Community Calendar April 19 - April 25
4/19/2018, 2:39 p.m.
I love April. It is my favorite month of the year. Although it starts off with the vestiges of March, often chilly, windy and still downright cold, you know that before month’s end it is going to warm up, tree buds will appear and tulips and daffodils will be everywhere (downtown that is). The cherry blooms and—OMG!—the pear blossoms along Lenox Avenue are nothing short of amazing. Having already made its magnificent display is the stretch along 7th Avenue, 121st to 122nd Street. What better sight in the midst of the inner city than a tree?
Another nice thing about this April, Mercury, the planet of communications, has finally gone direct after having been retrograde since March 22. I don’t know about you, but even armed with this knowledge, knowing there would be all kinds of communication snafus, I still got caught as my not-old-enough to break down printer went crazy. Printing one page over and over until it finally, for some unknown reason, gave up and wouldn’t print at all. I gave up and just shut it off. Taking a deep breath, I patiently waited until after the 15th, and low and behold, the printer has recalibrated itself and is back to doing what it does best—print.
Most people I have spoken to are also welcoming April with open arms as this first quarter of 2018 has been particularly bad. Everyone has a tale of unbelievable woe to tell. Jan. 26, my step-mother-in-law, Lloyd Overton Mitchell, died and it has been game on ever since. Lloyd was a resident of East Falls, Philadelphia. Her husband, Charles Edward Mitchell, died in 2014. My husband Charles was named estate executor.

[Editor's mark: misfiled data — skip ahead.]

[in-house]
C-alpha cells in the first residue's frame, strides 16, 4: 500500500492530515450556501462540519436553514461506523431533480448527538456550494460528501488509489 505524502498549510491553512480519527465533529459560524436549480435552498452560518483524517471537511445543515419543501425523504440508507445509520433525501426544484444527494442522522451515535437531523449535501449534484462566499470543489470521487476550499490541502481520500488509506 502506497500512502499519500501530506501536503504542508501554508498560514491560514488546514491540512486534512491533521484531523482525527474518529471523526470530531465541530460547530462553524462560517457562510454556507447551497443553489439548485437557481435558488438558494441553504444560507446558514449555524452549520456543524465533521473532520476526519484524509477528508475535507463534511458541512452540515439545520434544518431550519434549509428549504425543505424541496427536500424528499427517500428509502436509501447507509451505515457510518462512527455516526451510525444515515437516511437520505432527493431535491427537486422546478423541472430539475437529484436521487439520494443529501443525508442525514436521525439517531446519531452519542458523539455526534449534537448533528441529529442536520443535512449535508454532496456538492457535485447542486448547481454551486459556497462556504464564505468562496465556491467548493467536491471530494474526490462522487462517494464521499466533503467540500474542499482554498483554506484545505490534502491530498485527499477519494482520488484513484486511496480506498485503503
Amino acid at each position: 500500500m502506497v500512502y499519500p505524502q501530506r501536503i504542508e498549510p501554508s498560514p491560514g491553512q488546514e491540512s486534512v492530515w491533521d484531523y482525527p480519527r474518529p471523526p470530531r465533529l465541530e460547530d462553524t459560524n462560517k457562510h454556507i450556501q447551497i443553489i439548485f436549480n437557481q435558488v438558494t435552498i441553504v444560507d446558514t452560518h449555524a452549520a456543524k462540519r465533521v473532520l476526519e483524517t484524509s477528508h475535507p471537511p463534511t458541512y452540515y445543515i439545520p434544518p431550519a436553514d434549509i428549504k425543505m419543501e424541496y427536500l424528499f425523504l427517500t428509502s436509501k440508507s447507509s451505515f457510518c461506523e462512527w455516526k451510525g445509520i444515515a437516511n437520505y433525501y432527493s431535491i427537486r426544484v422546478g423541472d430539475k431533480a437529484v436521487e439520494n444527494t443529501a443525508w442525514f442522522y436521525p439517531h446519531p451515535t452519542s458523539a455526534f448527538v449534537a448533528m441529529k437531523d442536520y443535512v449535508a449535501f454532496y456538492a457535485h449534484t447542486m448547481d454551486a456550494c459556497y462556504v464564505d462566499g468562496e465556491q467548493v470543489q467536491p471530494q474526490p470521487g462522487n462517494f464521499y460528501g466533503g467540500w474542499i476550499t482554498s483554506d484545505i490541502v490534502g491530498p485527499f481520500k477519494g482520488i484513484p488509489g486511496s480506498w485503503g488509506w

I have been named to clean out the three-story plus a basement house and prepare it for sale. Now, this is my fourth house, so I pretty much got this. My first clean out was of my father Wilbur DeLaney’s Central Park West apartment in 2000. It was a daunting task. Like any “first,” I didn’t know if I could do it. I gave myself a three-month window, worked relentlessly day and night, gave away, threw away, stored away and cried myself through the whole process until three months later, the apartment was empty. I turned over the key and sighed the sigh of relief that no one wants to sigh.
Next was 13 years later with my mom Harriet DeLaney’s apartment. This clean out was a dual process because first I had to clean out her three-bedroom apartment on Riverside Drive, where she had lived for 50 years. Giving myself again that three-month deadline, I moved into the apartment with only a change of work clothes and a toothbrush. Here, I began to craft my newly found skill. It began with going to Costco, purchasing a couple of boxes of large, heavy-duty trash bags and placing a box in each room and starting with the drawers.
Of course, it goes without saying you have to go through every piece of paper because you never know what money or other important items you might find. The most important document I found was the marriage certificate of my great-grandmother Anna, who was married to Samuel Gilliard in Charleston, S.C. Once again, the distribution process of what to give away, throw away or keep forever until it’s my daughter’s turn is not a task for the faint of heart. Again the indescribable feeling that comes with exiting the apartment for the last time and turning in the key to management was upon me.